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Second Coming: The New Christian Right in Virginia Politics.

Mark J. Rozell and Clyde Wilcox Johns Hopkins University Press, $32.95 By Alan Greenblatt John Warner's bid this year for a fourth Senate term has turned into an ugly episode of "This Is Your Life," with all his old enemies lining up to greet him. He may be the commonwealth's most popular politician, but within Republican Party power circles he has become a whipping boy. In the midst of the national GOP resurgence, Virginia Republicans have suffered some humiliating setbacks in recent years, and they blame their losses on the patrician Warner, who has failed to support GOP candidates such as Iran-contra figure Oliver North.

John Warner is the type of politician who unabashedly brags about his clout and proudly shows off a painting by Winston Churchill that hangs in his office. Warner has compiled one of the most conservative voting records in the Senate, but he cuts the kind of establishment figure cultural conservatives love to hate.

At a prayer breakfast in Richmond this past January, North said that one of the main qualifications he sought in any contender for this year's Republican primary is that he doesn't live at John Warner's home address. Mike Farris, the home schooling advocate who ran unsuccessfully for lieutenant governor on the GOP ticket in 1993, has repeatedly told reporters, "We've got a sickness in our party and that sickness is named John Warner." And erstwhile Supreme Court nominee Robert Bork has endorsed former Reagan budget director Jim Miller, Warner's rival in the June 11 primary. Bork has referred to Warner, one of six GOP senators to oppose Bork's confirmation in 1987, as a "supposed Republican" who cannot be trusted to stand by conservative principles.

Much of the blame for recent Republican failures, however, rests not with Warner but rather with the Christian Right, which has brought new activists into the GOP fold but also saddled the party with some unelectable candidates. In Second Coming, Mark J. Rozell and Clyde Wilcox provide a useful background look at the stars aligning this year against Warner. The book is an illuminating case study in how the Christian Right's insistence on ideological purity sometimes works against the GOP's best interests.

In a book happily free of both bias and academic jargon, Rozell and Wilcox show how social conservatives, motivated by their hostility to abortion, federal education standards, and gun control, have managed to overwhelm the remaining moderate party regulars in the Virginia GOP nominating process.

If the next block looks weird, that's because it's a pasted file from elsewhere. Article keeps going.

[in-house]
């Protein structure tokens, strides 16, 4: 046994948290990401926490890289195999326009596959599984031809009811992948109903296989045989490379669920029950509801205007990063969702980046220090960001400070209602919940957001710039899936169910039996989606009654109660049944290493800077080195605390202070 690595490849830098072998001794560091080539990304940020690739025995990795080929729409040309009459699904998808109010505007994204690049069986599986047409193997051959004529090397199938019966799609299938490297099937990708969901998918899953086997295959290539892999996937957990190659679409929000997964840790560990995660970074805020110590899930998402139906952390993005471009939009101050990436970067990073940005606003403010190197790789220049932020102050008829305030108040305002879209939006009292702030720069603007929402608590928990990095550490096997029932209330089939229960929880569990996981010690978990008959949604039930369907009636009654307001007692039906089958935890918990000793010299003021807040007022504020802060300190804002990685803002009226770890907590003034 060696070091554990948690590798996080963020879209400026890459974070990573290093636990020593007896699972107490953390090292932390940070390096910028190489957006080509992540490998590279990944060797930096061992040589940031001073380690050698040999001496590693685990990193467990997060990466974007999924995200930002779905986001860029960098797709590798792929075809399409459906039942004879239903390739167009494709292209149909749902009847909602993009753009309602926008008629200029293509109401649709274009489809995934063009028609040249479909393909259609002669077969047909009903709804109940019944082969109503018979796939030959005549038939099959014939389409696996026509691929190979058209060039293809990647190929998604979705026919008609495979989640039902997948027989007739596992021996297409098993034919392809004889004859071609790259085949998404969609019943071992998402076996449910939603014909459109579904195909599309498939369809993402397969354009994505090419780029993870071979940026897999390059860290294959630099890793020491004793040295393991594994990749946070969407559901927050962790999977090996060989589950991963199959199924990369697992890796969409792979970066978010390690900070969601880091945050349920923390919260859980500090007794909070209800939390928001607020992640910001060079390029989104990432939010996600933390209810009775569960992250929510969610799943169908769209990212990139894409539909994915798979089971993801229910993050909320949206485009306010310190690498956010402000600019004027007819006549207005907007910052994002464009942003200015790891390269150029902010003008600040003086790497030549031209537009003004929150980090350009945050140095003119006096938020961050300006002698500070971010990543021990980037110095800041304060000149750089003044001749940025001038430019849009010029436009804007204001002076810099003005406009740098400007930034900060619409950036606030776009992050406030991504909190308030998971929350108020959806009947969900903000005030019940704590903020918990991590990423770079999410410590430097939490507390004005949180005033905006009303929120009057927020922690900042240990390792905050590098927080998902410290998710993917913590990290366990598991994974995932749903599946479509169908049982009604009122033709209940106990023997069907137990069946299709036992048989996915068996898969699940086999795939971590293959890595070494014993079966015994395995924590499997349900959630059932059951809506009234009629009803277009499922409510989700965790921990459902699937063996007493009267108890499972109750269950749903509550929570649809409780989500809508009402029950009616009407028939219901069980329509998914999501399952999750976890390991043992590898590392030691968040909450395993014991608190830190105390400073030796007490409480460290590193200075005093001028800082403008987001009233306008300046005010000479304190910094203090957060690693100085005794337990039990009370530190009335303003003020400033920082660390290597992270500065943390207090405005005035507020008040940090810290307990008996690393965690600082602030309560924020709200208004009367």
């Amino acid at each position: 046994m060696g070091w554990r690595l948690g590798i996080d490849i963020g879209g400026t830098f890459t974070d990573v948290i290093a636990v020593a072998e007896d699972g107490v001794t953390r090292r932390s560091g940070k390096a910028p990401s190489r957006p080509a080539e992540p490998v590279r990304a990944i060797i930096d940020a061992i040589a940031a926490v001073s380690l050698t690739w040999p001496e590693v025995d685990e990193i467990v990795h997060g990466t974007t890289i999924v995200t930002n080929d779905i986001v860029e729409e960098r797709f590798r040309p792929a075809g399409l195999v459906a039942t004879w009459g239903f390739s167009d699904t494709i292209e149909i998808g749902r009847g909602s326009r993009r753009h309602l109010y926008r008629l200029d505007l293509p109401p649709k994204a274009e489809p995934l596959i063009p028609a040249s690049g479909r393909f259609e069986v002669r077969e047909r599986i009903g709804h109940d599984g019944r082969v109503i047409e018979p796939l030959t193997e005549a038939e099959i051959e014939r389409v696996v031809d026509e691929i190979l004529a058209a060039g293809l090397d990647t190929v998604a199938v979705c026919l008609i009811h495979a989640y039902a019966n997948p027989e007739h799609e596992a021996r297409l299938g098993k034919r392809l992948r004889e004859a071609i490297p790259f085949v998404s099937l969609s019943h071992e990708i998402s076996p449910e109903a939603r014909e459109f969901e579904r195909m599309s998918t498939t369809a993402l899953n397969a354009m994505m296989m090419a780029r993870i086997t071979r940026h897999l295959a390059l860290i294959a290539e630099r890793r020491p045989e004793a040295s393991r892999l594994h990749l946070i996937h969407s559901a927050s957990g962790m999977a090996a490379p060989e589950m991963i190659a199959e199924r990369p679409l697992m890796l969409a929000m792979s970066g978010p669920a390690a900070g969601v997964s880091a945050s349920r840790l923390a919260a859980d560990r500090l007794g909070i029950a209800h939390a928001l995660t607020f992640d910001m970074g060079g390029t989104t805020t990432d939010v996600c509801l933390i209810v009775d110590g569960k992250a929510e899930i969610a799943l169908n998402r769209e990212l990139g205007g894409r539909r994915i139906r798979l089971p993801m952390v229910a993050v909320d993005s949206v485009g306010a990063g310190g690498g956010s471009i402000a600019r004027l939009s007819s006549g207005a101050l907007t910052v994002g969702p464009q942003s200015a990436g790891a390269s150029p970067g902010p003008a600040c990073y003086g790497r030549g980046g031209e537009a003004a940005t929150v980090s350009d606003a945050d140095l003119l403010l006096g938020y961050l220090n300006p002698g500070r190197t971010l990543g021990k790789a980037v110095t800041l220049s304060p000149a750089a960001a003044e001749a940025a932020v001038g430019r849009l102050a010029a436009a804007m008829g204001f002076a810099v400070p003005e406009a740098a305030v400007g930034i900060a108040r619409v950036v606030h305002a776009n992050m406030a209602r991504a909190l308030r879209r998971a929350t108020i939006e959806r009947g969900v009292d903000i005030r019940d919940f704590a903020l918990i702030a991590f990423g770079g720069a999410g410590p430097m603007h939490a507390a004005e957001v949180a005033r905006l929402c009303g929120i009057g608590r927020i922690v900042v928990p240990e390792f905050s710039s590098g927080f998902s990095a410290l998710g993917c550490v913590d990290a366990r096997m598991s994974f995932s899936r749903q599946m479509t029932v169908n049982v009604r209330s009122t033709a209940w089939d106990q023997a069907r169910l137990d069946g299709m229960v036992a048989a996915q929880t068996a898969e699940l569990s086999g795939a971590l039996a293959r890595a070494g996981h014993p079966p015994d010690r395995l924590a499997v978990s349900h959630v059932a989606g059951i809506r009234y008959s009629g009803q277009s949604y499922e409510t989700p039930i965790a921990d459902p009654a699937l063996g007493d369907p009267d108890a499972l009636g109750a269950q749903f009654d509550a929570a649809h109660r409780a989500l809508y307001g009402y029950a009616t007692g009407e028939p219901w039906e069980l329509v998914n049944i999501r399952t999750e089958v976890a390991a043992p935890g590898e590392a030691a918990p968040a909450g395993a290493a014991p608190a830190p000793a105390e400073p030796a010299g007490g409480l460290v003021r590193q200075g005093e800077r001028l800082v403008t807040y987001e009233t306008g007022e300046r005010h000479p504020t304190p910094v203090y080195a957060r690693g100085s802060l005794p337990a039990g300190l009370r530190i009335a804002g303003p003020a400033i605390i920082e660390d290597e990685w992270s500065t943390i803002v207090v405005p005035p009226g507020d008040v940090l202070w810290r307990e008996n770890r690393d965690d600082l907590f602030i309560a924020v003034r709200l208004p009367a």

The authors portray the Christian conservative movement with a much more varied face than the boyish Ralph Reed and his Christian Coalition, the group the media uses to provide feature stories about the movement or comments about abortion.

In his "Contract With the American Family," a manifesto of the Christian Coalition's policy objectives, Reed downplays abortion, listing it somewhere below Individual Retirement Accounts. Although the Virginia-based group turns cranky whenever the Dole campaign floats the name of a potential pro-choice running mate, the Christian Coalition does not publicly press for a constitutional ban on abortion, knowing that such a move would be unpopular and thus counter-productive.

But local organizations in Virginia and elsewhere are not always so pragmatic. "Quite simply, the new Christian Right elites have staked out positions that are unacceptable to the majority of Virginia voters in most elections," Rozell and Wilcox write. A candidate strongly identified with the Christian Right can create a powerful backlash among the general electorate. North, for example, ran with a Bible in his hand, declaring every word of it literally true, and managed to lose against a weak Democratic incumbent amid record turnout.

In 1993, Farris had tried to run away from his past as a former Moral Majority official by distancing himself from previously published statements and legal opinions. (After losing a case at the Supreme Court, Farris had said, "It is time for every born-again Christian to get their children out of public schools." In the midst of a statewide GOP landslide, Farris lost.

Conservatives have already won the fight for control of the GOP. The difference on most issues between conservative candidates and even the most moderate hopefuls tends to be a matter of degree--whether you would allow abortions in cases of rape and incest, for example. Republican pollsters are warning clients this year that they will have to tone down their rhetoric on such issues as abortion, the environment, and education if they want to hold on to suburban voters, maintain their congressional majority, and win the White House. But members of the Christian Right, having been burned for years by Republican politicians who pay them lip service and then ignore them once in office, are no longer willing to split the difference.

Just as the National Rifle Association insisted on a House vote to repeal the ban on assault-weapons, even when such a move could hurt the candidacy of Bob Dole, members of the Christian Right remain unwilling to swallow hard and back a candidate whose positions they find unacceptably soft--even if he stands a strong chance of winning in November. The people attracted to politics by a North or Farris candidacy tend to see the world in absolute terms and are unwilling to accept that compromise is part of the process. As Rozell and Wilcox write, "Many Christian social conservatives [are] unwilling to turn the other cheek, preferring to defeat Warner [in the primary] even if it [means] a loss for the GOP in November." Alan Greenblatt covers politics for Congressional Quarterly.
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Author:Greenblatt, Alan
Publication:Washington Monthly
Article Type:Book Review
Date:May 1, 1996
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